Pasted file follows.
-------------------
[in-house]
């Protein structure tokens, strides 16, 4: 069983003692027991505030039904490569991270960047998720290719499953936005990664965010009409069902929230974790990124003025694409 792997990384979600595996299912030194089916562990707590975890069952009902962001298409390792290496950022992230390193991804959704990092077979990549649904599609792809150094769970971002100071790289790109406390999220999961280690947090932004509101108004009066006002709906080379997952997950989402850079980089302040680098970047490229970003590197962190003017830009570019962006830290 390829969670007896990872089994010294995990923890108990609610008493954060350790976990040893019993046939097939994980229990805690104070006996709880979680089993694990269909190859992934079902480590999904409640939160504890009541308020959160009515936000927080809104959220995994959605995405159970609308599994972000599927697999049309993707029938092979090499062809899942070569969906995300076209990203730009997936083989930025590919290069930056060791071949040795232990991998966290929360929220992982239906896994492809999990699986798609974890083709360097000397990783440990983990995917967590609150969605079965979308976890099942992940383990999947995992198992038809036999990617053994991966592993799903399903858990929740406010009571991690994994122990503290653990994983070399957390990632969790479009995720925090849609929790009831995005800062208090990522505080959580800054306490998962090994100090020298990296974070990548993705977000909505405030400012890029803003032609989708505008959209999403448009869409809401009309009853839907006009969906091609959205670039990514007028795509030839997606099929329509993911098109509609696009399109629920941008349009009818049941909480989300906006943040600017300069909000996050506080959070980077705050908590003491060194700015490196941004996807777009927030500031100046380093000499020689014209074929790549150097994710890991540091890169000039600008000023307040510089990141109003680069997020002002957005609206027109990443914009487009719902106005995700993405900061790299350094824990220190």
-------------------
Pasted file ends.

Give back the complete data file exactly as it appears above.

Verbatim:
[in-house]
């Protein structure tokens, strides 16, 4: 069983003692027991505030039904490569991270960047998720290719499953936005990664965010009409069902929230974790990124003025694409 792997990384979600595996299912030194089916562990707590975890069952009902962001298409390792290496950022992230390193991804959704990092077979990549649904599609792809150094769970971002100071790289790109406390999220999961280690947090932004509101108004009066006002709906080379997952997950989402850079980089302040680098970047490229970003590197962190003017830009570019962006830290 390829969670007896990872089994010294995990923890108990609610008493954060350790976990040893019993046939097939994980229990805690104070006996709880979680089993694990269909190859992934079902480590999904409640939160504890009541308020959160009515936000927080809104959220995994959605995405159970609308599994972000599927697999049309993707029938092979090499062809899942070569969906995300076209990203730009997936083989930025590919290069930056060791071949040795232990991998966290929360929220992982239906896994492809999990699986798609974890083709360097000397990783440990983990995917967590609150969605079965979308976890099942992940383990999947995992198992038809036999990617053994991966592993799903399903858990929740406010009571991690994994122990503290653990994983070399957390990632969790479009995720925090849609929790009831995005800062208090990522505080959580800054306490998962090994100090020298990296974070990548993705977000909505405030400012890029803003032609989708505008959209999403448009869409809401009309009853839907006009969906091609959205670039990514007028795509030839997606099929329509993911098109509609696009399109629920941008349009009818049941909480989300906006943040600017300069909000996050506080959070980077705050908590003491060194700015490196941004996807777009927030500031100046380093000499020689014209074929790549150097994710890991540091890169000039600008000023307040510089990141109003680069997020002002957005609206027109990443914009487009719902106005995700993405900061790299350094824990220190």